Blue and Gold Illustrated

August 2017

Blue & Gold Illustrated: America's Foremost Authority on Notre Dame Football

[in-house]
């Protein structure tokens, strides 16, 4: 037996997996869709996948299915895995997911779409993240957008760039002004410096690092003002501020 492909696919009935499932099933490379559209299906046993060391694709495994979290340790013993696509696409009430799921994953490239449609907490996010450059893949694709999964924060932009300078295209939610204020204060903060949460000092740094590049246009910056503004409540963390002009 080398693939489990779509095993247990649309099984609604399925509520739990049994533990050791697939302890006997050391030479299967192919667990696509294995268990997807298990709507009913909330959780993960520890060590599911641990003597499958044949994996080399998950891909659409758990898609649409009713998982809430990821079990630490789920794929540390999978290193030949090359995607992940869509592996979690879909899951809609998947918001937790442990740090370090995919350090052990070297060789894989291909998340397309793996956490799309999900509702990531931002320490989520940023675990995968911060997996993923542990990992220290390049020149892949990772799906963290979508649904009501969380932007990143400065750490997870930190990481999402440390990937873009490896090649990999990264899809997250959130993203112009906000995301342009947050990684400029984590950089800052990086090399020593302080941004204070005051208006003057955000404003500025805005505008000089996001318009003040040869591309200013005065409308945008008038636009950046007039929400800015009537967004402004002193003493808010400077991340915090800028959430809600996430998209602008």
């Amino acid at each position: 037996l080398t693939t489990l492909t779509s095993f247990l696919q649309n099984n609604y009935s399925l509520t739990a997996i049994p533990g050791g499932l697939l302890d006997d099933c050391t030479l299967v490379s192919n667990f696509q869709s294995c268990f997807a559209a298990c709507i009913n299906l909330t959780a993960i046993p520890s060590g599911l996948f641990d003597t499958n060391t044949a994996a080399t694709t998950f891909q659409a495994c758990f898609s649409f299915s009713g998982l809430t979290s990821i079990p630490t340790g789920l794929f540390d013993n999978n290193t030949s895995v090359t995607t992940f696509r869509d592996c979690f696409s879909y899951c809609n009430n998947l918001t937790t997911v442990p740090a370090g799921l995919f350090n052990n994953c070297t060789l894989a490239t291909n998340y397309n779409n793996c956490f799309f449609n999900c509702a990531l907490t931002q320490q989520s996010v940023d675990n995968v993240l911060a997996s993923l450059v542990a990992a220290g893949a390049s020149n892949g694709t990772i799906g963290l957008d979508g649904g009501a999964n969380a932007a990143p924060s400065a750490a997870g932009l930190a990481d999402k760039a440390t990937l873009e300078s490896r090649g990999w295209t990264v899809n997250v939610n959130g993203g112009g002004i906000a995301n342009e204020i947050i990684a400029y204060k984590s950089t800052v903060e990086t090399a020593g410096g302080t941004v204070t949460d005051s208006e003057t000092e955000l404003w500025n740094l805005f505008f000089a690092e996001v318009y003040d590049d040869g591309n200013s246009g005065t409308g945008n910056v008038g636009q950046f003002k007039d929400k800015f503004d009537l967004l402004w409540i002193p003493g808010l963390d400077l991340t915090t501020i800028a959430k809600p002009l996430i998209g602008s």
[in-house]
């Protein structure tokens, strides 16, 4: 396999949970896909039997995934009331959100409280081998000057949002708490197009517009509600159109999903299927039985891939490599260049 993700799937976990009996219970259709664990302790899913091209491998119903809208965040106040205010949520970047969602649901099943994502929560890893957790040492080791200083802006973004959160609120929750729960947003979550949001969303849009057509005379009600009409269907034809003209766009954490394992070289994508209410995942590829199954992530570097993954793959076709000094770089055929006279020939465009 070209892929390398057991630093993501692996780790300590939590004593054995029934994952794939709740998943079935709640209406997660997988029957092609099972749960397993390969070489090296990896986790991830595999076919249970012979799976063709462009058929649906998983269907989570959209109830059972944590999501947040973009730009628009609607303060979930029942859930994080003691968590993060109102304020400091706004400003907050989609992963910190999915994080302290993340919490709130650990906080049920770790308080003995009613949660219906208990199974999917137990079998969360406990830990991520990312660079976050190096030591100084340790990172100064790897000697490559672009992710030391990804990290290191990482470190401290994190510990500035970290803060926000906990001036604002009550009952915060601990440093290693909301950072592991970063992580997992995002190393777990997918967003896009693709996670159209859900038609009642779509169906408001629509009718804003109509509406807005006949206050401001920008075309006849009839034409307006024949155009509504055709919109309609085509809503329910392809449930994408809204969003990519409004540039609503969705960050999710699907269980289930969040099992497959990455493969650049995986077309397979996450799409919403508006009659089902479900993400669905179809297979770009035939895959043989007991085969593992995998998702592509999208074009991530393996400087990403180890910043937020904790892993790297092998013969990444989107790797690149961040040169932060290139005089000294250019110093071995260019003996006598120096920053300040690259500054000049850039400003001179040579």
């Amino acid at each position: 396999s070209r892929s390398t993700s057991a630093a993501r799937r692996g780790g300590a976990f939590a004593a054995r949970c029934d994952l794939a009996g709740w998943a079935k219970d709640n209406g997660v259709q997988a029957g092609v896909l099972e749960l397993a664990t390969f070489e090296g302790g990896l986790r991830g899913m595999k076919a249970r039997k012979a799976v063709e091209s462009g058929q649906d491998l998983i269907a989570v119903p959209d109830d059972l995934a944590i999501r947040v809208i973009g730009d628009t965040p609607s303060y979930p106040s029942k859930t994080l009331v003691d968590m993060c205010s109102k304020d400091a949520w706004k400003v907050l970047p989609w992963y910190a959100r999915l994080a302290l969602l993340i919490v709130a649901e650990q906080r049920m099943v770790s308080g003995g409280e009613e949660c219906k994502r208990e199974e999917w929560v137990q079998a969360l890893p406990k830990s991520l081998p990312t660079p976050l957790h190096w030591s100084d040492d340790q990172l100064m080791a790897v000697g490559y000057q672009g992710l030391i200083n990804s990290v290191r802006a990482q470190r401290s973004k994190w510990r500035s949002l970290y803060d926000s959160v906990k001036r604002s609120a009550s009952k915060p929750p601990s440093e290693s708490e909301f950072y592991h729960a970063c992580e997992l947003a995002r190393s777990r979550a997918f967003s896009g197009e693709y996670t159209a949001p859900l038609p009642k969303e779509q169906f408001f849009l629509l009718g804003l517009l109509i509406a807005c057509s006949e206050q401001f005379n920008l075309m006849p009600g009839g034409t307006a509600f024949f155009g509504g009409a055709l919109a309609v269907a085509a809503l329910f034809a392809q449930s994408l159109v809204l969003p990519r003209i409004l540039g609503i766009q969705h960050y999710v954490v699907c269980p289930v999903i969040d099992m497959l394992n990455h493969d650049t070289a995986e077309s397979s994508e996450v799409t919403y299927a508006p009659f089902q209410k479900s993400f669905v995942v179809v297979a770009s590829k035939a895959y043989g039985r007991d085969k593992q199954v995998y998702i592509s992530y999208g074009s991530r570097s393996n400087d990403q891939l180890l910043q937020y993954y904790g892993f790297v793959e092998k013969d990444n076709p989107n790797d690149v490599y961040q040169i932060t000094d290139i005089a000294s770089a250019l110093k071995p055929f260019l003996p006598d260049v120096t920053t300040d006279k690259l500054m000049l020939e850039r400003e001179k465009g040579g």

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Page 60 of 63 AUGUST 2017 61 5. EARL "RED" BLAIK (ARMY) — 4-3-2 Like Stoops, he coached 18 years (1941-58) and he had eight AP top-10 finishes, and two others at No. 11. His 1944 and 1945 juggernauts captured national titles and posted 59-0 and 48-0 wins versus the Irish, the former the worst-ever beating administered on a Notre Dame team. In the nine games played between the two programs, both were ranked each time, with Notre Dame never lower than No. 12. Blaik ended his career in 1958 on a high when his Cadets won 14-2 at No. 4 Notre Dame en route to a final record of 8-0-1 and a No. 3 placement in the final AP poll. 4. BO SCHEMBECHLER (MICHIGAN) — 6-4 In his 21 seasons at Michigan from 1969-89, Schembechler never won a national title, but his .796 winning percentage is right there with Stoops' .798. Notre Dame and the Wolverines met 10 times from 1978-89, and four straight triumphs against Michigan by Lou Holtz's Irish teams from 1987- 90 — the first three versus Schem- bechler — clinched the winning mark. Dan Devine was 2-1 versus Schem- bechler from 1978-80, while Gerry Faust was 1-2 from 1981-85. 3. HOWARD JONES (IOWA, USC) — 8-7-1 Before Jones and Notre Dame's Knute Rockne began the famed cross country rivalry in 1926, Jones' Hawkeyes ended the Irish 22-game unbeaten streak with a 10-7 victory in 1921. It was Rockne's lone defeat in a 40-game stretch from 1918-22. Rockne was 4-2 overall against Jones, who would win 75.1 percent of his games at USC from 1925-40 while winning or sharing four na- tional titles. 2. BUD WILKINSON (OKLAHOMA) — 5-1 The three-time national champion coach for the Sooners won 82.6 per- cent of his games and finished in the AP top 10 in 13 of his 17 seasons from 1947-63. He also handed the 1956 Irish that finished 2-8 their worst defeat ever in Notre Dame Stadium (40-0). Overall, though, Notre Dame won 83.3 percent of their games against Wilkinson, highlighted by snapping the Sooners' NCAA-record 47-game winning streak in 1957 (7-0) at Nor- man as an 18-point underdog. Head coach Joe Kuharich's ma- ligned Irish teams also vanquished OU in 1961 (19-6) and 1962 (13-7). 1. BEAR BRYANT (ALABAMA) — 4-0 Venerated often as maybe the great- est college football coach of all time, Bryant also lamented that his tomb- stone might read he never beat the Fighting Irish. What is particularly amazing is Alabama finished 41-3 against every- one else in the four seasons the Irish defeated them. The Irish vanquished 11-0 Crimson Tide teams in the 1973 Sugar Bowl (24-23) and 1975 Orange Bowl (13- 11), the former to capture the national title, and also won at home in 1976 (21-18), the first regular-season meet- ing between the two superpowers. "I don't think I'll be around for the four-pointer," said Bryant after the 1976 contest, looking ahead to the 1980 matchup. The Irish won that one too (7-0), preventing the Crimson Tide from playing Georgia in the Sugar Bowl as the reigning two-time national champ. ✦ Let The Rumors Begin … Again Throughout his 18 seasons as Oklahoma's head coach, Bob Stoops' name often was linked to major job openings in college or the NFL. A native of Youngstown, Ohio, Stoops' name arose whenever the Ohio State Buckeyes or Cleveland Browns had a vacancy, and the Sooners' head coach even admitted he was "intrigued" by the NFL. Stoops also would be mentioned for the University of Florida vacancy — various media outlets even reported he had "verbally committed" to the Gators — because he had been the defensive coordina- tor for head coach Steve Spurrier when the Gators won their first national title. And yes, Notre Dame also supposedly was in the mix in the past for Stoops, who is Catholic and whose family rooted for the Irish. When fifth-year Notre Dame head coach Bob Davie was fired in December 2001, the third-year Sooners head coach did not issue a flat-out denial when asked if he would talk should Notre Dame call. "When you answer your phone, someone's always on the other line. It's hard not to talk to them, right?" Stoops coyly replied. A day later, he issued a more emphatic denial. "Oklahoma is one of the truly special places and coaching jobs and places to play in all of college football," Stoops said. "… I have no intention of speaking with or dealing with anybody else." When Charlie Weis was fired as Notre Dame's football coach in November 2009, Stoops was per- ceived as the prime Irish target, with Cincinnati's Brian Kelly Plan B. ESPN NFL reporter Adam Schefter declared that Stoops would be the next Notre Dame coach — but retracted soon thereafter while claiming negotiations had broken down. Stoops strongly denied Schefter's report in the days following. "I will never confirm or deny whether I talk or not talk to anybody," Stoops replied to Schefter's report. "And I won't be interviewing for any jobs. I couldn't be more happy and pleased with what we're doing here. I'm not confirming or denying anything about Notre Dame or any other job. My point is this is what I love doing right now." The combination of the 56-year-old Stoops' availability, owning a home in Chicago (his wife Carol's favorite city) and Kelly coming off a 4-8 season last year is likely to create Stoops/Notre Dame specula- tion if the Irish falter again in 2017. Or it might be viewed as a ship that long ago sailed. — Lou Somogyi Bob Stoops (left) has been identified as a candidate for the Notre Dame head coaching position in the past, and could be again after retiring from his post at Oklahoma if Brian Kelly (right) is unable to get the Irish turned around after a 4-8 record in 2016. PHOTO BY BILL PANZICA

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